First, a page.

By Simon Johnson. This post comprises the first two paragraphs of a column that appeared on the NYT.com’s Economix blog on Thursday, December 26, 2013. To read the full post, click here.
The news from Juba is very bad. South Sudan is in the throes of political conflict and serious fighting, with several hundred people reported dead and more injured, that has the potential to become civil war. Unless cooler heads prevail, the situation in the capital Juba, Bor (the capital of Jonglei state, about 125 miles to the north of Juba), Bentiu (capital of Unity state, which has a lot of oil) and elsewhere could spiral out of control.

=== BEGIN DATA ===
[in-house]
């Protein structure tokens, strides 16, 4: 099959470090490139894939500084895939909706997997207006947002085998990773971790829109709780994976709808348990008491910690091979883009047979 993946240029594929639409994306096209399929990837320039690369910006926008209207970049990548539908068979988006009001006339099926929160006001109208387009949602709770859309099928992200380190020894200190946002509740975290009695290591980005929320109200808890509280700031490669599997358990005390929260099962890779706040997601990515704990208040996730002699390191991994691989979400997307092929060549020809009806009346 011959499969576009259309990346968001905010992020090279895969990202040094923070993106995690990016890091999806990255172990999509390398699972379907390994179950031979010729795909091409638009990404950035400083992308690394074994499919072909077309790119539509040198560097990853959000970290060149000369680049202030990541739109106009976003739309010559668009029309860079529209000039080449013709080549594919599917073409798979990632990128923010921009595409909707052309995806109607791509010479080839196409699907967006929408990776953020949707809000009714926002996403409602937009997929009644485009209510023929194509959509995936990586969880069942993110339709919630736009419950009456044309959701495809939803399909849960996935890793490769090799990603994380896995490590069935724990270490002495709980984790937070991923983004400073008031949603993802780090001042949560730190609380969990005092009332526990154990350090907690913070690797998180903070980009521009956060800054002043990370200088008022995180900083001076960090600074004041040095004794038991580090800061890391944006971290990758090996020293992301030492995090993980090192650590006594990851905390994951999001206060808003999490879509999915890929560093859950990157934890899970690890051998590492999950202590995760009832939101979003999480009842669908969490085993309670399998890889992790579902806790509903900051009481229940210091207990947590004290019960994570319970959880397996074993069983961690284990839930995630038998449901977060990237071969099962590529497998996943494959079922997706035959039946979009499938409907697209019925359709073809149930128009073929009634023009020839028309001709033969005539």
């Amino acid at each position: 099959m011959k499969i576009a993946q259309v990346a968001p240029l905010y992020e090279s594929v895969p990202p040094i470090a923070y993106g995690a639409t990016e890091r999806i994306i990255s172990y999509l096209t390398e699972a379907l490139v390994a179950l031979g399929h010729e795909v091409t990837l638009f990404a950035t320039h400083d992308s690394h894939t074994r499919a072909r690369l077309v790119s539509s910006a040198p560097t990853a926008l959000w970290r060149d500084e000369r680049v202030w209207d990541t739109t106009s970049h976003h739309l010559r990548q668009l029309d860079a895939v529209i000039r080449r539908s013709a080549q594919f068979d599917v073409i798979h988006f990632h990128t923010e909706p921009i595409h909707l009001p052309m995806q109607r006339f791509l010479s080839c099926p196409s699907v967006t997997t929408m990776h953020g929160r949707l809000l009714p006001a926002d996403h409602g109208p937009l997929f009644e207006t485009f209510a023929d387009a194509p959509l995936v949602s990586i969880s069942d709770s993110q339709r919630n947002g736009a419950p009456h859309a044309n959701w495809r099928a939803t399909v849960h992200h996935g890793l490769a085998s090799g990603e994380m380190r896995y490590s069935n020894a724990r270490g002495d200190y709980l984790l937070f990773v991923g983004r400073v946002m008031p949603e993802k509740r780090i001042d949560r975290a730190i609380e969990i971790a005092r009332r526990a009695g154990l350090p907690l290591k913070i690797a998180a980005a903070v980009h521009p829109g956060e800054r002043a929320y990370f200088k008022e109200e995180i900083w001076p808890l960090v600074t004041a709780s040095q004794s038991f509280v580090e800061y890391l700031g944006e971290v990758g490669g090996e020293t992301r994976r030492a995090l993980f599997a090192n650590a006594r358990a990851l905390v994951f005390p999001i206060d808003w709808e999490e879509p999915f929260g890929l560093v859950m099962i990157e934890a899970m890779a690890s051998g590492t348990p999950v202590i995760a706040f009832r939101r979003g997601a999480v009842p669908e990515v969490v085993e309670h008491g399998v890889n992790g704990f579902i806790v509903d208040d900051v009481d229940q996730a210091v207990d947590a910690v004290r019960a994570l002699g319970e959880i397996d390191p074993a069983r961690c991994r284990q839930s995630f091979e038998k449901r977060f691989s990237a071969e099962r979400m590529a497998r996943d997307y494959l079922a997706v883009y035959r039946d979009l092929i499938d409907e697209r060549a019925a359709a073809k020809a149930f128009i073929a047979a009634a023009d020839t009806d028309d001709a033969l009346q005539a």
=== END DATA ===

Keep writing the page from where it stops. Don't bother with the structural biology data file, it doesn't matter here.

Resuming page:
The outside world needs to get serious about preventing the escalation of this conflict; we can do this by applying appropriate economic pressure to all the military forces involved and by enduring that oil revenues are not used to fuel the conflict. This will require China, India, France and the United States to cooperate closely and in ways that may not come naturally.
To read the rest of this post, click on this link to NYT.com’s Economix blog: http://economix.blogs.nytimes.com/2013/12/26/preventing-civil-war-in-south-sudan/?_r=0